To celebrate this year’s “Banned Books Week”, I decided to read Stephen Chbosky’s acclaimed coming-of-age novel The Perks of Being a Wallflower, and truth be told, I was specifically waiting until then to do that as my reasoning was that it would be a lot more fitting that way. And admittedly, the material that made it a “banned book” was most likely just put in there so it could be, well, a banned book (more on that later), but either way, I am honestly really glad that I waited until I was 16 to finally pick it up.
Perks’s storyis told through a series of letters from the early 1990s writtento an anonymous “friend” from Charlie(the name he decides to call himself because he doesn’t want the person he’s writing to finding him or anyone close to him, who he also gives “generic names”, for some reason), a teen preparing to start high school while stillreeling from the recent suicide of his one of his other friends, Michael. Over the course of that one school year, he breezes through assigned books, struggles through relationships, takes part in frequent student reenactments of The Rocky Horror Picture Show, and inadvertently gets involved in lots of complicated events involving both his peers and family– all while trying to get together withthe girl of his dreams,Sam.
Unfortunately, though he thankfullyhas a good heart and always tries todo the right thing, Charlie himself really wound upbugging me a lot more often than not, which especially sticks out like a sore thumb since he’s the book’s main character. Look, I get that he’s mentally challenged and all, but him literally crying about nearlyeverything and doing extremely cringe-worthy things such as telling Sam about the wet dream he had about her and then starting to cry about that as well (so much for social skills)just gets distracting, and not in a good way.
Speaking of wet dreams, that’s not the only thing in Perks that has outraged parents enough that they tried–unsuccessfully–to pull it from their nearby schools: there’s also lots of casual teen drinking,pot and cigarette smoking, and (presumably unprotected) sex, all of which is morally ambiguous at best and subtly glorified at worst.Maybe this was to feel relatable to teens doing the same things (after all, the fairly recent faith-basedflickRun the Race had a scene featuring adolescentsswigging from cans of beer with no repercussions), but it still comes off as a bitgratuitous anyway, as does a pointless, overly graphic rape scene towards the beginning.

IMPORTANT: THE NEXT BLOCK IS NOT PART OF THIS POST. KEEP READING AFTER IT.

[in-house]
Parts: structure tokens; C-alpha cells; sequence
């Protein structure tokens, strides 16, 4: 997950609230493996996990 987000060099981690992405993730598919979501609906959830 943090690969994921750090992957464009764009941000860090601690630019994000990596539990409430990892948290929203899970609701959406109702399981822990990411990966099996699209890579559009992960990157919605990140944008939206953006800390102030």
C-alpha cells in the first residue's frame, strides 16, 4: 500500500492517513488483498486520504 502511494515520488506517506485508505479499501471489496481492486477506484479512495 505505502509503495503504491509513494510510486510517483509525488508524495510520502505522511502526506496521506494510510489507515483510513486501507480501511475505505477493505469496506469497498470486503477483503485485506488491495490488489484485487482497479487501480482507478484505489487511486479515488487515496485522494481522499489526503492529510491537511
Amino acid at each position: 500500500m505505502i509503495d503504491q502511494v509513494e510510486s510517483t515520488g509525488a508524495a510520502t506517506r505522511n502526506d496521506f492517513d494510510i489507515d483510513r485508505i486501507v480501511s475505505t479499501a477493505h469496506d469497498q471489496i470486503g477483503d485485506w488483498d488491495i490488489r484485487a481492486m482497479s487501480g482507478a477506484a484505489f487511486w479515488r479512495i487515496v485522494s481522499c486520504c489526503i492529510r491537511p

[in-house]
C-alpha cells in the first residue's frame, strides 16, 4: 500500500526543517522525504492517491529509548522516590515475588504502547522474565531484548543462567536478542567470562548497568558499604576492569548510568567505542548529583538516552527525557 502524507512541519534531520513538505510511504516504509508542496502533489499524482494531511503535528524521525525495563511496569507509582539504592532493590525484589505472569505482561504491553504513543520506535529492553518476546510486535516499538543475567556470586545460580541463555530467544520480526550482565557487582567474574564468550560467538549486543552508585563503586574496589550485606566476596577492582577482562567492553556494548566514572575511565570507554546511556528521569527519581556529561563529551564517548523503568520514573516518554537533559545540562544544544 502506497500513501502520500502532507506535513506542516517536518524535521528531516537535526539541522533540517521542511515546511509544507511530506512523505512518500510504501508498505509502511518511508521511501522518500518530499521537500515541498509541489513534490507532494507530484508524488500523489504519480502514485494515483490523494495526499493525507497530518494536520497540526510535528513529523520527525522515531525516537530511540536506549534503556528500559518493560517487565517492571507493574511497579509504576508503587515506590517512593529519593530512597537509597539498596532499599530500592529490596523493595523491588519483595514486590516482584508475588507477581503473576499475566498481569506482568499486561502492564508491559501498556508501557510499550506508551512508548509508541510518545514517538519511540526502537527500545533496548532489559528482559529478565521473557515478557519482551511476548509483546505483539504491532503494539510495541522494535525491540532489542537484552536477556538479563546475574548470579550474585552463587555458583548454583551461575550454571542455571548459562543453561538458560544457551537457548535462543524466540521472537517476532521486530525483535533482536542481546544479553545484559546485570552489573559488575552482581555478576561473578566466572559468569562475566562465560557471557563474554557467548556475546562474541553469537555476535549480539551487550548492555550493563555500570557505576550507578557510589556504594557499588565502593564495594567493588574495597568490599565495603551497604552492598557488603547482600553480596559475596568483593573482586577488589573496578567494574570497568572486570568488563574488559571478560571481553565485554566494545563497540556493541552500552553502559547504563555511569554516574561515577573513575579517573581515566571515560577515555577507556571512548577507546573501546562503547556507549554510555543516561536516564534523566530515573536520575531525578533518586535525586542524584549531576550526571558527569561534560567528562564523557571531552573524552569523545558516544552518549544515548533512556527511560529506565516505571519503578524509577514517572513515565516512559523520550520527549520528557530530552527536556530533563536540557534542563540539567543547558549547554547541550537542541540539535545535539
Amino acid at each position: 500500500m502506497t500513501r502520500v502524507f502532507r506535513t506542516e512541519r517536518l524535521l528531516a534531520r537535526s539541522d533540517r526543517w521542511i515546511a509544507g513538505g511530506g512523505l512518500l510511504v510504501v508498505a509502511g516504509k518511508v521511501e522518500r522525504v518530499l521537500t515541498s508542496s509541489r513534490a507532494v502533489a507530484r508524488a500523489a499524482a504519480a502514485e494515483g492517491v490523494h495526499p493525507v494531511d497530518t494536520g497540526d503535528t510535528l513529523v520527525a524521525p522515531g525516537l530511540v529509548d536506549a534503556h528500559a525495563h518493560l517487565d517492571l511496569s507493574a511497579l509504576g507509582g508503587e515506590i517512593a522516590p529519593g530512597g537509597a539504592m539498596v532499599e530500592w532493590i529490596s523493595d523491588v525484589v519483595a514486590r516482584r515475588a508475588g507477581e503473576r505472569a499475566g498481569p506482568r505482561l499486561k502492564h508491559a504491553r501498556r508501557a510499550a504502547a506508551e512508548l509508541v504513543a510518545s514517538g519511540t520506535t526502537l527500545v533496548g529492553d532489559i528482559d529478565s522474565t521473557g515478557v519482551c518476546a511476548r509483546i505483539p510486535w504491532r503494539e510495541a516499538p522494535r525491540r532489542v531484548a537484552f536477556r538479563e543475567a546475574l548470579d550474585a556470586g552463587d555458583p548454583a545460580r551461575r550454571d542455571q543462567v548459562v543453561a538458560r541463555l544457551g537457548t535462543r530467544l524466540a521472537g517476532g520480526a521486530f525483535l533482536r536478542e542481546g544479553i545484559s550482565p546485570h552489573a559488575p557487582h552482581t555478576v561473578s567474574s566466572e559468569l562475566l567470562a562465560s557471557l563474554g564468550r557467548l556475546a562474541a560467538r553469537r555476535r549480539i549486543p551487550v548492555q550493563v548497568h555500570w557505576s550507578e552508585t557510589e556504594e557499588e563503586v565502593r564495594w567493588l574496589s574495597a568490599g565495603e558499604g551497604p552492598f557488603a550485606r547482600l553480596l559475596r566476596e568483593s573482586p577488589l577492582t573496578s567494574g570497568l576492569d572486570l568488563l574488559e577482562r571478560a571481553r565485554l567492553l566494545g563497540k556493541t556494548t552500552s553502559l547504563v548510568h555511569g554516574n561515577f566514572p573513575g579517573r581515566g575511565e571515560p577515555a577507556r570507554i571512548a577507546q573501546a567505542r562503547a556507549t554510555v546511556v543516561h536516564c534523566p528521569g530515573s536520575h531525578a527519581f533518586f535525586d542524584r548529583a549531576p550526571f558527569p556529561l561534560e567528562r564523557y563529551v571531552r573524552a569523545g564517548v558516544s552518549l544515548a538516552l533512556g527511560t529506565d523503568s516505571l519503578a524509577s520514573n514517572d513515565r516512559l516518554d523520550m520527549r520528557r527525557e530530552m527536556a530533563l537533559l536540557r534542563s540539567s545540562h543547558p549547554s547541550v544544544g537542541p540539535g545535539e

Considering how much stuff I’ve complained about by now, you’d think that I’d absolutely hate the book. And yeah, I admittedlyalmost did at times (not only due to the things mentioned above, but also due to annoyingly "meaningful" quips such as "We accept the love we think we deserve" or "I feel infinite"- whatever the hell that means), butthe painfully realistic characters (the gay couple desperately setat all costs to keep it in the closet, the sistercontinuing to see her boyfriend despite being punched in the face by him, and our hero–atroubled freshman trying to be a good person even though he’s not quite sure what thatreally means)really hit home with me, and all oftheir wild, unpredictable rollercoaster lives were touching and compelling enough in equal measure to ultimately help redeem it.
Imperfect as it may be, The Perks of Being a Wallflowerstill edges just close enough to being an authenticYAsemi-classic for me to recommend it to other older teens, though your personal tolerance of it probably depends on how much you can handle itsflaws and dark/crudesubject matter.